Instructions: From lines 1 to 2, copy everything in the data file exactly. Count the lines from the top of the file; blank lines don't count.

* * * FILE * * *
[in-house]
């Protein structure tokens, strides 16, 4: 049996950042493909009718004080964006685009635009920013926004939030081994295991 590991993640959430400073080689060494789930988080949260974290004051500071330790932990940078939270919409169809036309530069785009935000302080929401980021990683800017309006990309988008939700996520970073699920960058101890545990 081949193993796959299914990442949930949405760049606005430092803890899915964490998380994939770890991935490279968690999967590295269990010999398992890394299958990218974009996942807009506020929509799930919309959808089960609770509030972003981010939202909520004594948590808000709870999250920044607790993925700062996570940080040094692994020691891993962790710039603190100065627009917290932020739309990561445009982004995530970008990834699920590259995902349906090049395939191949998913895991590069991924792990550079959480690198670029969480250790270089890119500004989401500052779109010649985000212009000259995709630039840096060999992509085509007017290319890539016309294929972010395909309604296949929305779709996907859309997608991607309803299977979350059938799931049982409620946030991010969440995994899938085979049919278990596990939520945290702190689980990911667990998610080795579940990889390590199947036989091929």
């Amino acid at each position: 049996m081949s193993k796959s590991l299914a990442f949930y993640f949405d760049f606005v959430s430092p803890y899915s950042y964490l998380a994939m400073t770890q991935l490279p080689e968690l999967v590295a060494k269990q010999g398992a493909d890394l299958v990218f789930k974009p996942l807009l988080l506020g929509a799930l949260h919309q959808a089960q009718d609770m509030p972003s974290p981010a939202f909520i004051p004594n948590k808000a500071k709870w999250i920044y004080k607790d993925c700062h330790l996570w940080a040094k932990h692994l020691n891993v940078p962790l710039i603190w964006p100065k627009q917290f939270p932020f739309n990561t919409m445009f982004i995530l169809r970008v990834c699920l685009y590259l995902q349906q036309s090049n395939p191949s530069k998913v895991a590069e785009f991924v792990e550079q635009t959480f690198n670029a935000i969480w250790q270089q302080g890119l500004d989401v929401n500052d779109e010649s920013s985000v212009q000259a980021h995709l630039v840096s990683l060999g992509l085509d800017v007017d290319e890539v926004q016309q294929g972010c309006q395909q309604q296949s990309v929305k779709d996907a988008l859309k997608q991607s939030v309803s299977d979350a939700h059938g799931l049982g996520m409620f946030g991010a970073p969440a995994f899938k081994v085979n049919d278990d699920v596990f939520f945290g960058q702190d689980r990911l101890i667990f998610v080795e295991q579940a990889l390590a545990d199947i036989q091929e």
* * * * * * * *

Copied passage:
[in-house]
């Protein structure tokens, strides 16, 4: 049996950042493909009718004080964006685009635009920013926004939030081994295991 590991993640959430400073080689060494789930988080949260974290004051500071330790932990940078939270919409169809036309530069785009935000302080929401980021990683800017309006990309988008939700996520970073699920960058101890545990 081949193993796959299914990442949930949405760049606005430092803890899915964490998380994939770890991935490279968690999967590295269990010999398992890394299958990218974009996942807009506020929509799930919309959808089960609770509030972003981010939202909520004594948590808000709870999250920044607790993925700062996570940080040094692994020691891993962790710039603190100065627009917290932020739309990561445009982004995530970008990834699920590259995902349906090049395939191949998913895991590069991924792990550079959480690198670029969480250790270089890119500004989401500052779109010649985000212009000259995709630039840096060999992509085509007017290319890539016309294929972010395909309604296949929305779709996907859309997608991607309803299977979350059938799931049982409620946030991010969440995994899938085979049919278990596990939520945290702190689980990911667990998610080795579940990889390590199947036989091929």